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Targeting APOL1, a genetic cause of severe kidney disease

Targeting APOL1, a genetic cause of severe kidney disease

Certain differences in our DNA can put some people at higher risk of disease—but understanding these differences gives us an opportunity to develop potential treatments.

What is DNA? DNA, which stands for deoxyribonucleic acid, is the code that provides information for how all living things look and function. Each piece of information is carried on a different section of the DNA. These sections are known as genes. Each person has two copies of each gene, one copy from each parent. From person to person, there are very small differences in our genes. These small differences are what makes each person unique.

 

In 2010, scientists showed that higher rates of severe kidney diseases in African Americans could be linked to specific changes in a gene called APOL1. The APOL1 gene is responsible for protection against a parasite called trypanosome, which can be found in parts of Africa. Some trypanosome parasites can cause a disease called African sleeping sickness. Having protection from African sleeping sickness is an advantage for people that live in areas where this parasite is found. However, those specific changes (also known as mutations) in the APOL1 gene may also put people at increased risk of some genetic kidney diseases.

People with two copies of the APOL1 gene with certain mutations have a higher risk of developing a severe kidney disease called focal segmental glomerulosclerosis (FSGS).

FSGS is a severe kidney disorder that causes high levels of protein in the urine, or proteinuria. This can lead to symptoms, including swelling in the legs and/or feet and weight gain. The disease may eventually lead to kidney failure, which generally requires patients to be on dialysis or a have a kidney transplant. FSGS in people with two copies of the APOL1 gene is called APOL1‐mediated FSGS and may progress more rapidly than other forms of FSGS.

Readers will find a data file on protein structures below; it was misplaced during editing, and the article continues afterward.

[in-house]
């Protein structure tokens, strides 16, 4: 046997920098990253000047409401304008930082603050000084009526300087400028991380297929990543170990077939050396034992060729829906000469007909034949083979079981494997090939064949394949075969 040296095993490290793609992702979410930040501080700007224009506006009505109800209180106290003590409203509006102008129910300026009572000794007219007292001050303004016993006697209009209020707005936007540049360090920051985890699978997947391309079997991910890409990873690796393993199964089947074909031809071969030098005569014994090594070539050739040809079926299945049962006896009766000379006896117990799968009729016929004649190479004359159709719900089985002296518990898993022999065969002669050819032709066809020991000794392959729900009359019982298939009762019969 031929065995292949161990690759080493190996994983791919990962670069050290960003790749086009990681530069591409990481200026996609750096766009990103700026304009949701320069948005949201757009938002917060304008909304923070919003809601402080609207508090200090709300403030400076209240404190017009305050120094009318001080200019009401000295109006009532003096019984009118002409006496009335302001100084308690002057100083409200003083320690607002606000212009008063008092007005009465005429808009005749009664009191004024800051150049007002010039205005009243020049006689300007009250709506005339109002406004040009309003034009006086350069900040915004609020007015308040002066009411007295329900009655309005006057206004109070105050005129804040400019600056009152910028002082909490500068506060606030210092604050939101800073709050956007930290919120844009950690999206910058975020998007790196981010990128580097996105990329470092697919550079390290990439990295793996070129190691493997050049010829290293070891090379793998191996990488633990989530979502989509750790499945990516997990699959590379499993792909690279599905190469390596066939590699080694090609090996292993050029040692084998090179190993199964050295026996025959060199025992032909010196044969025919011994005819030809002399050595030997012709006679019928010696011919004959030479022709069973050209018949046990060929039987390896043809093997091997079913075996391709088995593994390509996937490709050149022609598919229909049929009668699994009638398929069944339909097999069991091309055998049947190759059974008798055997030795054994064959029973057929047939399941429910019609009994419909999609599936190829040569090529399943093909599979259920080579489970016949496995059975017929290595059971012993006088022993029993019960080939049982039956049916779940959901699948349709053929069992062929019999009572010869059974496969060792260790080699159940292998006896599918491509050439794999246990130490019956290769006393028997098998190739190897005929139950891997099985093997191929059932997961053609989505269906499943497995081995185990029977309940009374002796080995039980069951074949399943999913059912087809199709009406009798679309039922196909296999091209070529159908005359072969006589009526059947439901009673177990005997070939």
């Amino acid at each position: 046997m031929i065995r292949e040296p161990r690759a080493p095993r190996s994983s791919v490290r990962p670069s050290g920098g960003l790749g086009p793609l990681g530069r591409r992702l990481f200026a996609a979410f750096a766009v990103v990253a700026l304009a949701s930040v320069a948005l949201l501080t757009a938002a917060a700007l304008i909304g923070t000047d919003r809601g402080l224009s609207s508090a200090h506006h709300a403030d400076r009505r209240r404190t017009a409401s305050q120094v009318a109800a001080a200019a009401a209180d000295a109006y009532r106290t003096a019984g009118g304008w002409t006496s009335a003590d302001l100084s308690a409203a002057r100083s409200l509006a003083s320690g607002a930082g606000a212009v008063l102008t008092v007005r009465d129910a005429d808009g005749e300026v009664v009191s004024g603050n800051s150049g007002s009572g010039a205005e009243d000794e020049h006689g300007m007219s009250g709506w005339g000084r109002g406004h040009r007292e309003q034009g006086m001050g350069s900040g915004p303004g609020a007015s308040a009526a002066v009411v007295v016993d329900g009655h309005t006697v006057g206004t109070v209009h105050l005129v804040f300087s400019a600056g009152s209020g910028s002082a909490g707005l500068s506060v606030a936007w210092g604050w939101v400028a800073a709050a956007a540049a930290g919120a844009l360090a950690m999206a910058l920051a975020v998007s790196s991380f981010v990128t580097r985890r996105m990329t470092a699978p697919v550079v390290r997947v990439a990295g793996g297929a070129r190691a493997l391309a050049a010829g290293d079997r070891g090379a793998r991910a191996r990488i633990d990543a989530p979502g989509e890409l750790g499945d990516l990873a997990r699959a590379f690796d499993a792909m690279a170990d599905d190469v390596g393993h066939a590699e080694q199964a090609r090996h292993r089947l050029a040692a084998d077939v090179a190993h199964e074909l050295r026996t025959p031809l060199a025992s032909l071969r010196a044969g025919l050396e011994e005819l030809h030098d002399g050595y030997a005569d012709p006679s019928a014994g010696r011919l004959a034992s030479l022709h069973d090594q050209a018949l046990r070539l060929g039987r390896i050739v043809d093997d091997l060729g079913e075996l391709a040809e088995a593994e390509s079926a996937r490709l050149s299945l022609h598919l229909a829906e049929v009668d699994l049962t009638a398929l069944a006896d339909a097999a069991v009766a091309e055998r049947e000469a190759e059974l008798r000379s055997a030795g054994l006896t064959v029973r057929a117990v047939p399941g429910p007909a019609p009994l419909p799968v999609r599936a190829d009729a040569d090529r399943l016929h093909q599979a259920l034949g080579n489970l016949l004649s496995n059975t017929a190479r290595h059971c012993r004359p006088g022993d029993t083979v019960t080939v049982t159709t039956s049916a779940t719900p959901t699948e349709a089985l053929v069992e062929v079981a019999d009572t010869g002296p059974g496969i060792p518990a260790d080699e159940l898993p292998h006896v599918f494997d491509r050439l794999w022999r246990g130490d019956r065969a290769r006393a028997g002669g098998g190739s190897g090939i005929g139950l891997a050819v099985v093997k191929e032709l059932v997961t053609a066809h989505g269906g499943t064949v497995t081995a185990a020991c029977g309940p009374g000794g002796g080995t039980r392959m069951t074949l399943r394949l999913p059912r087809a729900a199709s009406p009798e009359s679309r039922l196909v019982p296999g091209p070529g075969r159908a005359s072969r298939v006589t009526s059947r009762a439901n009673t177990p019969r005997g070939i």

At Vertex, we work on diseases where there is high unmet need for new treatments, such as APOL1‐mediated FSGS. Our scientists are using their understanding of APOL1 biology to research potential investigational treatments. One of our investigational drugs for APOL1‐mediated FSGS is currently being studied in a clinical trial of adults of African, Caribbean, or
Latin American descent between the ages of 18 and 65 with specific APOL1 gene variations and biopsy‐confirmed FSGS. The investigational treatment being studied is not yet approved for use by the Food and Drug Administration (FDA) in the United States or other regulatory agencies in the UK, Europe, or elsewhere. You can read more about it here: https://fsgs.apol1studies.com/see‐if‐you‐may‐qualify.

At Vertex, we are eager to work with and grow our relationships with the kidney disease community. 

Learn more about Vertex at vrtx.com.